In the end, quoting 50-year-old works by your theological opponents is not, in and of itself, the problem. If that alone is unfair—as Waldron seems to think in the case of MacArthur’s 2007 Shepherds’ Conference address—then he has clearly fallen short of his own standard (see part 1). The real problem comes when you select quotations which misrepresent your opponents’ position, like Waldron does in citing the old Scofield Reference Bible in favor of a separate way of salvation for OT Israel. This brings us to the actual quotations provided by MacArthur in his Shepherds’ Conference address:
- O.T. Allis: “The Old Testament prophecies, if literally interpreted, cannot be regarded as having been yet fulfilled or being capable of fulfillment in the present age.”
- Floyd Hamilton: “Now we must frankly admit that a literal interpretation of the Old Testament prophecies gives us just a picture of an earthly reign of the Messiah as the Premillennialist pictures.”
- Loraine Boettner: “It is generally agreed that if the prophecies are taken literally, that they do foretell a restoration of the nation of Israel in the land of Palestine with the Jews having a prominent place in that kingdom and ruling over the other nations.”
The real question here is not when these words were written but whether or not they accurately represent what covenant theologians believe today. I fully understand that Waldron disagrees with the inferences that MacArthur has drawn from these quotations—and I even understand why—but here’s my question: Does Waldron believe that the quotations themselves are untrue?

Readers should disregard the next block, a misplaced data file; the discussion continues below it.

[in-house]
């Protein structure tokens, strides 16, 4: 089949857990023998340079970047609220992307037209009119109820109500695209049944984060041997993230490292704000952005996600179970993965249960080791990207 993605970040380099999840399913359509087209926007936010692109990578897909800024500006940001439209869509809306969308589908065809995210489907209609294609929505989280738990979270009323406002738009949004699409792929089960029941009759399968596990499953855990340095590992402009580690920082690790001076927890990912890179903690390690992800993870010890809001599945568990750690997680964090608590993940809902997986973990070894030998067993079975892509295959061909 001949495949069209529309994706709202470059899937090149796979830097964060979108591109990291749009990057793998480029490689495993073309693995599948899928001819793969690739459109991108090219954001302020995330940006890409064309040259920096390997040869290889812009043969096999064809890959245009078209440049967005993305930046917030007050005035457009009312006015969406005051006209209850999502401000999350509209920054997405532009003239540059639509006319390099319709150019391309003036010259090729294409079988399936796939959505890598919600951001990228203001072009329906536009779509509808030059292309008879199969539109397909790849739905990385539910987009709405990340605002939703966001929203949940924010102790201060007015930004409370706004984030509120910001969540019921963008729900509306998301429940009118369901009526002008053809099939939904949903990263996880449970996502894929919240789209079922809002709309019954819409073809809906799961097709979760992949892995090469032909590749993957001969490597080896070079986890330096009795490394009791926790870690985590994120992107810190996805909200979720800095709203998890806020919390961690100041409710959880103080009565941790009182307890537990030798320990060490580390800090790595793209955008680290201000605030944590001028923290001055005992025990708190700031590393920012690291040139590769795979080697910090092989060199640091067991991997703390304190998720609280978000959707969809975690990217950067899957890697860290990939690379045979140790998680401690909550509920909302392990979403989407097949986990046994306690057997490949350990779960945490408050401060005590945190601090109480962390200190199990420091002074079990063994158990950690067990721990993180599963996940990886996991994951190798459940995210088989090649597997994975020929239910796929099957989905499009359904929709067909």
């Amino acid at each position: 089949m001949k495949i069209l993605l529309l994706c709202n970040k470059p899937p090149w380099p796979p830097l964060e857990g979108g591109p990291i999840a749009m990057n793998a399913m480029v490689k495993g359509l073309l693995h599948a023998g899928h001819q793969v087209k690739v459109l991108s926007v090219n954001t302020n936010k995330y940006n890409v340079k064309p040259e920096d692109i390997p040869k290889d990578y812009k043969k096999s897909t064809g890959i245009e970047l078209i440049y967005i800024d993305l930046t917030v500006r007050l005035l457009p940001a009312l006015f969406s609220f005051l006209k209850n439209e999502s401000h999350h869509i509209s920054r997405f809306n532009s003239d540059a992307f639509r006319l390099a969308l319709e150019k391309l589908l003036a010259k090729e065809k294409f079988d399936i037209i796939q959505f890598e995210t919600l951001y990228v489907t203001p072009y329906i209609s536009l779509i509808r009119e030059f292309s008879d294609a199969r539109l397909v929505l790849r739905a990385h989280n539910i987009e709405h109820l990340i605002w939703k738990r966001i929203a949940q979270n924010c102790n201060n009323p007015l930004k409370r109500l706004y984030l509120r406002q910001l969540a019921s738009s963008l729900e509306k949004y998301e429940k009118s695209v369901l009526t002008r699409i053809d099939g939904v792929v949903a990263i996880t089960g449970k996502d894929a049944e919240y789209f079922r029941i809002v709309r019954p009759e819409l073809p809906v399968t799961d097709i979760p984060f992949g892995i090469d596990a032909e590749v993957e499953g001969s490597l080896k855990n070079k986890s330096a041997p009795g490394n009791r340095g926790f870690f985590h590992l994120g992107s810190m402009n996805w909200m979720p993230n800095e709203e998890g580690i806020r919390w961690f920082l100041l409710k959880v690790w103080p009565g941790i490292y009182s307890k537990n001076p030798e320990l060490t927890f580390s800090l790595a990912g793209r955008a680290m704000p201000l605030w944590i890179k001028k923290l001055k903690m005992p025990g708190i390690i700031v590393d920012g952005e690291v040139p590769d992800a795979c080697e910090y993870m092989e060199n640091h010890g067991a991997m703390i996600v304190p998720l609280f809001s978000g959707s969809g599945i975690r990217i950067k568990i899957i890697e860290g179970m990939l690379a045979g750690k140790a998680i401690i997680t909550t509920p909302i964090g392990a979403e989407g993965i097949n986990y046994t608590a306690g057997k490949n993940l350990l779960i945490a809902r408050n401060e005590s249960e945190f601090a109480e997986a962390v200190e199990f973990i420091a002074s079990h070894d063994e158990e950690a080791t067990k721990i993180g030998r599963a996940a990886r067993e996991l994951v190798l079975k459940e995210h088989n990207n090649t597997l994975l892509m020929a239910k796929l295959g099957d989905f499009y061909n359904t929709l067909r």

If he does, he never comes out and says so, at least not directly. Instead he simply protests how old they are. And then, on page 75 of MacArthur’s Millennial Manifesto, Waldron actually comes to the defense of Allis, Hamilton, and Boettner and the ideas expressed by them in these quotations. So if Allis, Hamilton, and Boettner were not incorrect in what they said, why take MacArthur to task for quoting them? Why not stick with critiquing the inferences that MacArthur draws from their statements?
I assume that if you were to ask Waldron, he would say that the problem with these quotations is that they reflect an overly simplistic view of literal interpretation. He would probably also point out that the debate over literal interpretation has become much more finely nuanced in the past 50 years, something which has been addressed by interpreters on both sides of the issue, including dispensationalists John Feinberg, Robert Saucy, and Michael J. Vlach. But at the same time—if I can be overly simplistic myself for just a moment—isn’t it true that if you interpret the overall picture of the OT prophecies literally, then you do indeed end up with a premillennial eschatology? Isn’t that what Allis, Hamilton, and Boettner were getting at?